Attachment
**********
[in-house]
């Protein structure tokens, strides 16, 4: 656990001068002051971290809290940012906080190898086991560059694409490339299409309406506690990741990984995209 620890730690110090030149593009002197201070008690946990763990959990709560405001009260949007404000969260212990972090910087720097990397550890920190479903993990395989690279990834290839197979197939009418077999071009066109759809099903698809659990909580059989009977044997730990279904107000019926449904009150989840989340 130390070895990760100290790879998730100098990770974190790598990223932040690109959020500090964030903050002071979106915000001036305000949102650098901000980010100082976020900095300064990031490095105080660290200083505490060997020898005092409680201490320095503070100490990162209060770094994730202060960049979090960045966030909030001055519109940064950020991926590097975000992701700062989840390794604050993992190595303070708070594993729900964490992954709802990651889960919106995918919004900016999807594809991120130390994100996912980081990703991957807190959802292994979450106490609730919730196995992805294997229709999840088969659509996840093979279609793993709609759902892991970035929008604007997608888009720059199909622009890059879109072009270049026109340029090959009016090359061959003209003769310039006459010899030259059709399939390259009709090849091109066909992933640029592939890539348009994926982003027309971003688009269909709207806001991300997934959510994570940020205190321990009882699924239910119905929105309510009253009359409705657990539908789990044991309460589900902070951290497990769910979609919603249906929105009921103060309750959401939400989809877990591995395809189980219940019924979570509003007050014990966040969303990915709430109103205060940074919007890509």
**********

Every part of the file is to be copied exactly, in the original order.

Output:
[in-house]
């Protein structure tokens, strides 16, 4: 656990001068002051971290809290940012906080190898086991560059694409490339299409309406506690990741990984995209 620890730690110090030149593009002197201070008690946990763990959990709560405001009260949007404000969260212990972090910087720097990397550890920190479903993990395989690279990834290839197979197939009418077999071009066109759809099903698809659990909580059989009977044997730990279904107000019926449904009150989840989340 130390070895990760100290790879998730100098990770974190790598990223932040690109959020500090964030903050002071979106915000001036305000949102650098901000980010100082976020900095300064990031490095105080660290200083505490060997020898005092409680201490320095503070100490990162209060770094994730202060960049979090960045966030909030001055519109940064950020991926590097975000992701700062989840390794604050993992190595303070708070594993729900964490992954709802990651889960919106995918919004900016999807594809991120130390994100996912980081990703991957807190959802292994979450106490609730919730196995992805294997229709999840088969659509996840093979279609793993709609759902892991970035929008604007997608888009720059199909622009890059879109072009270049026109340029090959009016090359061959003209003769310039006459010899030259059709399939390259009709090849091109066909992933640029592939890539348009994926982003027309971003688009269909709207806001991300997934959510994570940020205190321990009882699924239910119905929105309510009253009359409705657990539908789990044991309460589900902070951290497990769910979609919603249906929105009921103060309750959401939400989809877990591995395809189980219940019924979570509003007050014990966040969303990915709430109103205060940074919007890509």